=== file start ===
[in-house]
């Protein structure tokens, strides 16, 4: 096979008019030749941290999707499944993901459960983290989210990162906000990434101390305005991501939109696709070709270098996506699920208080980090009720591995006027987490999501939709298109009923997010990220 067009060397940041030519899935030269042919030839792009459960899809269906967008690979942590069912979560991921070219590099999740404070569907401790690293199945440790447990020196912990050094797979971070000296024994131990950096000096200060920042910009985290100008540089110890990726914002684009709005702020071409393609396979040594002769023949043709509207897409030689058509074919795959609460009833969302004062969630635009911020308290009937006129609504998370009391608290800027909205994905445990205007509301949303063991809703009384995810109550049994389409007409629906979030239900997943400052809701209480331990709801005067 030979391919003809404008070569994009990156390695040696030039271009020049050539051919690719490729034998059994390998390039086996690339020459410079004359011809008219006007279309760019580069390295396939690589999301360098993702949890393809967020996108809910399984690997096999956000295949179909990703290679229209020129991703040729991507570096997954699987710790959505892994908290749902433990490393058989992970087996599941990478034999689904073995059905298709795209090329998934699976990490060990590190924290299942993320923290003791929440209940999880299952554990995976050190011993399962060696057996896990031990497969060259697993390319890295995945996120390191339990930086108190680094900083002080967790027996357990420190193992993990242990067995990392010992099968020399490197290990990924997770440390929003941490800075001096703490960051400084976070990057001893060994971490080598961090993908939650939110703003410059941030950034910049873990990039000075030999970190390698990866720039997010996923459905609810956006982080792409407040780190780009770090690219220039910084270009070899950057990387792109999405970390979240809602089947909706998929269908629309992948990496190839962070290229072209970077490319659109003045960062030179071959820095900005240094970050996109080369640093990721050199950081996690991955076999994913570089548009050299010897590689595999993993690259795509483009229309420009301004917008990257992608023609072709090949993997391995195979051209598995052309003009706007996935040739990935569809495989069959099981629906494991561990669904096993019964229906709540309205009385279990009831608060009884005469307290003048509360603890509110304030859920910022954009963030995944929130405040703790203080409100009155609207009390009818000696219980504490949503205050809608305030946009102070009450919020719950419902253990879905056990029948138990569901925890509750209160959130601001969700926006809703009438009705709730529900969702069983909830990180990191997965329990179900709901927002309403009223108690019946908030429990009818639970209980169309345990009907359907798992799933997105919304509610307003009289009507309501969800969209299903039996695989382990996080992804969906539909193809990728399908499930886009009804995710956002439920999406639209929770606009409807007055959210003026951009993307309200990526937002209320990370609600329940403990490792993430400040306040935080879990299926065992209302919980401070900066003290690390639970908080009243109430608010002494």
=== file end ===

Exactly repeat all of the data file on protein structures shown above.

[in-house]
């Protein structure tokens, strides 16, 4: 096979008019030749941290999707499944993901459960983290989210990162906000990434101390305005991501939109696709070709270098996506699920208080980090009720591995006027987490999501939709298109009923997010990220 067009060397940041030519899935030269042919030839792009459960899809269906967008690979942590069912979560991921070219590099999740404070569907401790690293199945440790447990020196912990050094797979971070000296024994131990950096000096200060920042910009985290100008540089110890990726914002684009709005702020071409393609396979040594002769023949043709509207897409030689058509074919795959609460009833969302004062969630635009911020308290009937006129609504998370009391608290800027909205994905445990205007509301949303063991809703009384995810109550049994389409007409629906979030239900997943400052809701209480331990709801005067 030979391919003809404008070569994009990156390695040696030039271009020049050539051919690719490729034998059994390998390039086996690339020459410079004359011809008219006007279309760019580069390295396939690589999301360098993702949890393809967020996108809910399984690997096999956000295949179909990703290679229209020129991703040729991507570096997954699987710790959505892994908290749902433990490393058989992970087996599941990478034999689904073995059905298709795209090329998934699976990490060990590190924290299942993320923290003791929440209940999880299952554990995976050190011993399962060696057996896990031990497969060259697993390319890295995945996120390191339990930086108190680094900083002080967790027996357990420190193992993990242990067995990392010992099968020399490197290990990924997770440390929003941490800075001096703490960051400084976070990057001893060994971490080598961090993908939650939110703003410059941030950034910049873990990039000075030999970190390698990866720039997010996923459905609810956006982080792409407040780190780009770090690219220039910084270009070899950057990387792109999405970390979240809602089947909706998929269908629309992948990496190839962070290229072209970077490319659109003045960062030179071959820095900005240094970050996109080369640093990721050199950081996690991955076999994913570089548009050299010897590689595999993993690259795509483009229309420009301004917008990257992608023609072709090949993997391995195979051209598995052309003009706007996935040739990935569809495989069959099981629906494991561990669904096993019964229906709540309205009385279990009831608060009884005469307290003048509360603890509110304030859920910022954009963030995944929130405040703790203080409100009155609207009390009818000696219980504490949503205050809608305030946009102070009450919020719950419902253990879905056990029948138990569901925890509750209160959130601001969700926006809703009438009705709730529900969702069983909830990180990191997965329990179900709901927002309403009223108690019946908030429990009818639970209980169309345990009907359907798992799933997105919304509610307003009289009507309501969800969209299903039996695989382990996080992804969906539909193809990728399908499930886009009804995710956002439920999406639209929770606009409807007055959210003026951009993307309200990526937002209320990370609600329940403990490792993430400040306040935080879990299926065992209302919980401070900066003290690390639970908080009243109430608010002494």